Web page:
11/23/2021 | News release | Distributed by Public on 11/23/2021 10:30
Food insecurity persists even as the economy rebounds from the downturn caused by the COVID-19 pandemic. Nearly 15% of Oklahomans will have difficulty accessing food for themselves and their families this year.
With the nation's fifth-highest rate of food insecurity before the pandemic, Oklahoma already struggled to provide nourishing meals to its 4 million residents. The national public health crisis worsened the problem.
"Across the 53 counties we serve in central and western Oklahoma, we saw a 30% increase in need among Oklahomans facing food insecurity, with many seeking food assistance for the first time," says Stacy Dykstra, chief executive officer of the Regional Food Bank of Oklahoma based in Oklahoma City.
Blue Cross and Blue Shield of Oklahoma (BCBSOK) has a longstanding commitment to investing in food banks across Oklahoma and supporting sustainable resources and strategies to combat hunger and improve health.
"We saw a 30% increase in need among Oklahomans facing food insecurity, with many seeking food assistance for the first time."
Those local food banks, with help from the national hunger-relief organization Feeding America, are buying nutritious and culturally appropriate foods for the communities they serve. They're also developing and implementing policies focused on finding a larger variety of nutritious foods needed to help prevent diet-related conditions that can compromise their clients' health.
"While Oklahomans continue to bear the impacts of COVID-19, we seek to address issues that will impact our community long term," says BCBSOK President Joseph R. Cunningham, M.D. "That's why we have teamed up with Feeding America to continue our support of local food banks and pantries in Oklahoma to reduce barriers. We want to help ensure everyone has access to healthy and nutritious food."
In 2020, almost 11% of American households had trouble feeding all family members, according to a U.S. Department of Agriculture report. Meantime, an existing gap between Black and white households expanded, with nearly 22% of Black households experiencing food insecurity, compared with a little more than 7% of white households.
That struggle to get nourishing food for themselves and their families puts people at risk for a lifetime of poor health outcomes and disparities. Research shows food insecurity can lead to hypertension, stroke, cancer, diabetes, chronic obstructive pulmonary disease and kidney disease.
"When someone has food insecurity, they're oftentimes dealing with trade-offs with food and other basic needs or engaging in coping strategies such as eating fewer meals or watering down their meals," says Jessica Hager, Feeding America's director of health care partnerships and nutrition.
Those trade-offs can lead to developmental delays and behavioral issues for children and disease management problems for adults with diabetes and other health conditions, Hager says.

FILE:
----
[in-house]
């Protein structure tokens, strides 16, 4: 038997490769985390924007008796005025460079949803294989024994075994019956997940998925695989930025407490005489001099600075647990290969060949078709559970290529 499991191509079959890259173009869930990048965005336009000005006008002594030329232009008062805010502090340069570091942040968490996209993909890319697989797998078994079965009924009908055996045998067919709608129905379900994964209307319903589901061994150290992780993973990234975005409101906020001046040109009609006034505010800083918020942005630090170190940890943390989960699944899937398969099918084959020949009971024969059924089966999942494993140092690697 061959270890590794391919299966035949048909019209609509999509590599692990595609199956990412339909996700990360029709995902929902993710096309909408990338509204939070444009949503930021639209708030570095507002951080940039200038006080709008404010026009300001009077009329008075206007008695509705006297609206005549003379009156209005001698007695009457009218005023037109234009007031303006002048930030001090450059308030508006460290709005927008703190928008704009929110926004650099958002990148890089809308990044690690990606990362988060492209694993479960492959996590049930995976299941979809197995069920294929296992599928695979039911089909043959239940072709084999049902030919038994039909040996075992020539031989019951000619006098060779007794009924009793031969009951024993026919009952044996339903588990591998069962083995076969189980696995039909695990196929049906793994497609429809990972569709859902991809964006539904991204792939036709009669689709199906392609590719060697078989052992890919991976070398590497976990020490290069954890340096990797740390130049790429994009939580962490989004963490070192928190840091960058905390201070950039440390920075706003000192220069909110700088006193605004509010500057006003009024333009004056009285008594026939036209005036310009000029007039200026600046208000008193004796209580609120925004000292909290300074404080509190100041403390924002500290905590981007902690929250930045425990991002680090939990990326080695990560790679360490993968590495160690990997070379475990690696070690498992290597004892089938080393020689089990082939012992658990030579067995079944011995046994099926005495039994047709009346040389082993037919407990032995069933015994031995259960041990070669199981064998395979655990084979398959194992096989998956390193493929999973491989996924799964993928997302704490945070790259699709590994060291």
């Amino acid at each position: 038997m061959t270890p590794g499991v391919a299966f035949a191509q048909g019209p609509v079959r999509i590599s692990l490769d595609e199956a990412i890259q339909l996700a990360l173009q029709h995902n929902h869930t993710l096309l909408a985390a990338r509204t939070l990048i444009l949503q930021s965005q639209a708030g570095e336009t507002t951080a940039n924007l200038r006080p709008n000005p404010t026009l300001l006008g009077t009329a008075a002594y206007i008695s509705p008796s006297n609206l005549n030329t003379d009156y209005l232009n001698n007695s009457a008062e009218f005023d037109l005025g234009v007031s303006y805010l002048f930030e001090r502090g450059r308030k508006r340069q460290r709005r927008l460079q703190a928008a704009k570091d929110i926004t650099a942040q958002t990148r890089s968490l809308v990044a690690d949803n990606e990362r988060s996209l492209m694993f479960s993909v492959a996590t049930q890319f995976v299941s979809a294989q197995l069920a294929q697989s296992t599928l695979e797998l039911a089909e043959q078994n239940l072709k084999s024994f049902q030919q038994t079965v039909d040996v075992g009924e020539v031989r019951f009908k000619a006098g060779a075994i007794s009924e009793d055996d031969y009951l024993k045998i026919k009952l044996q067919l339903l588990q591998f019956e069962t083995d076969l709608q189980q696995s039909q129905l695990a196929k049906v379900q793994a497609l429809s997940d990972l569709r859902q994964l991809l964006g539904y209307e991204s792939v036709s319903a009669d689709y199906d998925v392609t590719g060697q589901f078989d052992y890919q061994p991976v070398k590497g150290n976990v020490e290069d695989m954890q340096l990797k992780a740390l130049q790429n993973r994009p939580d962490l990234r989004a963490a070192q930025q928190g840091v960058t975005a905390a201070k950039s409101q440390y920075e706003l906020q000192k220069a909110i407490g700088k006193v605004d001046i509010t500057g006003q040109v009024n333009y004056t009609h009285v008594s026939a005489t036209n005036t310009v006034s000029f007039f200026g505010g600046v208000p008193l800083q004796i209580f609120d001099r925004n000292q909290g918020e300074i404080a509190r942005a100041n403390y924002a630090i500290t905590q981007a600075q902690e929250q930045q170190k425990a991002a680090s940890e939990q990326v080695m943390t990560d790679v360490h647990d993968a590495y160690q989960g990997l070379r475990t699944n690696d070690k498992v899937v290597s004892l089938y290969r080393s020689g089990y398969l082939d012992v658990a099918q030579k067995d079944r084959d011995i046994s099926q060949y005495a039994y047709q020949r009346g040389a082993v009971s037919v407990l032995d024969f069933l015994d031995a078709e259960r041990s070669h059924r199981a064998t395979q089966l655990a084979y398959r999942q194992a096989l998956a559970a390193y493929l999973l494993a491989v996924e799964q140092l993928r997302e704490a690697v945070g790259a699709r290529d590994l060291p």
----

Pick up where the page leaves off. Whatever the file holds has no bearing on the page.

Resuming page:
This year BCBSOK has invested in Feeding America's work focusing on closing nutritional gaps, addressing health disparities and creating culturally competent connections with food bank clients.
The Regional Food Bank of Oklahoma and Community Food Bank of Eastern Oklahoma are among 26 food banks carrying out this work with Feeding America grants supported by Blue Cross and Blue Shield plans in Illinois, Montana, New Mexico, Oklahoma and Texas.
The projects include surveying and engaging their communities to understand their food needs and cultural preferences, while building trust with the people they serve and working to provide communities with a better balance of nutritious foods.
"This goes beyond food categories of protein, dairy and produce, but really what are the specific ingredients that are traditional or special in one's culture," Hager says. "We know that in the United States there's such great diversity in our food and the cultures that are represented, and we as a food bank network want to be able to meet those food needs and preferences."
Despite those efforts to offer more nutritious and culturally appropriate foods, some food banks, including the Regional Food Bank of Oklahoma, still are operating under their COVID-19 disaster response plans, feeding as many Oklahomans as they can in more innovative ways. For example, the Regional Food Bank partnered with 28 health departments to assess residents' food needs at COVID-19 testing sites, serving 14,000 households.
"They may not all have been food insecure, but they may not have had someone to grocery shop for them after testing positive for COVID-19 and having to isolate at home," says Keeley White, the food bank's healthy communities director.
Additionally, the food bank began partnering with Oklahoma City's public transportation system, EMBARK, to deliver food to older homebound people, which it plans to continue after COVID-19 cases subside. The Senior Home Delivery program stretches their budgets and provides healthier foods, residents say.
"The silver lining to COVID-19 was that it gave us the opportunity to explore new partnerships," White says. "There was more of a focus on food insecurity and its prevalence in Oklahoma. We had to become so innovative to address it."